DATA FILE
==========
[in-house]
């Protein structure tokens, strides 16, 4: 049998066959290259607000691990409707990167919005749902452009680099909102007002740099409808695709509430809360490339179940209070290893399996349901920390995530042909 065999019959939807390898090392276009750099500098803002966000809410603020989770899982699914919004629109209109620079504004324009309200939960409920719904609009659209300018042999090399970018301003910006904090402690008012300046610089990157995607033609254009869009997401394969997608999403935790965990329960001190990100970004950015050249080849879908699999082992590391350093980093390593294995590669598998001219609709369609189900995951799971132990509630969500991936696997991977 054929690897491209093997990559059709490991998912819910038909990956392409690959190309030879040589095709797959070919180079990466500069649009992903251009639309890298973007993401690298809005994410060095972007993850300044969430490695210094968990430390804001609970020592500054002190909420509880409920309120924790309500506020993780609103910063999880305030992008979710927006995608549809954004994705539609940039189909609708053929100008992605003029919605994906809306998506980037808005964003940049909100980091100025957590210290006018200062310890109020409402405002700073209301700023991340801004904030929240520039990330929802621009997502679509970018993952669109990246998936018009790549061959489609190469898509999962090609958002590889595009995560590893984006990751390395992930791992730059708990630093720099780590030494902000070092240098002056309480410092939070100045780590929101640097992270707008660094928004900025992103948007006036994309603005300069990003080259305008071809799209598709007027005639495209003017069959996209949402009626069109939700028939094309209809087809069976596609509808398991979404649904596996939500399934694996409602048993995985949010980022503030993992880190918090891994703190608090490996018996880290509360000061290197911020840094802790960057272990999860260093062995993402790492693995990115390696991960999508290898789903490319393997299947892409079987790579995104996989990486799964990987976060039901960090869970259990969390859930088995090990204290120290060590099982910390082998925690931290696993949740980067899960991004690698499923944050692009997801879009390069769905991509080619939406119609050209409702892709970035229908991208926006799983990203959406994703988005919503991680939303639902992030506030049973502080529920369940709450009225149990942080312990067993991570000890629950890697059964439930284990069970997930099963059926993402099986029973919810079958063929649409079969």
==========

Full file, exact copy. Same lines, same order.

[in-house]
């Protein structure tokens, strides 16, 4: 049998066959290259607000691990409707990167919005749902452009680099909102007002740099409808695709509430809360490339179940209070290893399996349901920390995530042909 065999019959939807390898090392276009750099500098803002966000809410603020989770899982699914919004629109209109620079504004324009309200939960409920719904609009659209300018042999090399970018301003910006904090402690008012300046610089990157995607033609254009869009997401394969997608999403935790965990329960001190990100970004950015050249080849879908699999082992590391350093980093390593294995590669598998001219609709369609189900995951799971132990509630969500991936696997991977 054929690897491209093997990559059709490991998912819910038909990956392409690959190309030879040589095709797959070919180079990466500069649009992903251009639309890298973007993401690298809005994410060095972007993850300044969430490695210094968990430390804001609970020592500054002190909420509880409920309120924790309500506020993780609103910063999880305030992008979710927006995608549809954004994705539609940039189909609708053929100008992605003029919605994906809306998506980037808005964003940049909100980091100025957590210290006018200062310890109020409402405002700073209301700023991340801004904030929240520039990330929802621009997502679509970018993952669109990246998936018009790549061959489609190469898509999962090609958002590889595009995560590893984006990751390395992930791992730059708990630093720099780590030494902000070092240098002056309480410092939070100045780590929101640097992270707008660094928004900025992103948007006036994309603005300069990003080259305008071809799209598709007027005639495209003017069959996209949402009626069109939700028939094309209809087809069976596609509808398991979404649904596996939500399934694996409602048993995985949010980022503030993992880190918090891994703190608090490996018996880290509360000061290197911020840094802790960057272990999860260093062995993402790492693995990115390696991960999508290898789903490319393997299947892409079987790579995104996989990486799964990987976060039901960090869970259990969390859930088995090990204290120290060590099982910390082998925690931290696993949740980067899960991004690698499923944050692009997801879009390069769905991509080619939406119609050209409702892709970035229908991208926006799983990203959406994703988005919503991680939303639902992030506030049973502080529920369940709450009225149990942080312990067993991570000890629950890697059964439930284990069970997930099963059926993402099986029973919810079958063929649409079969």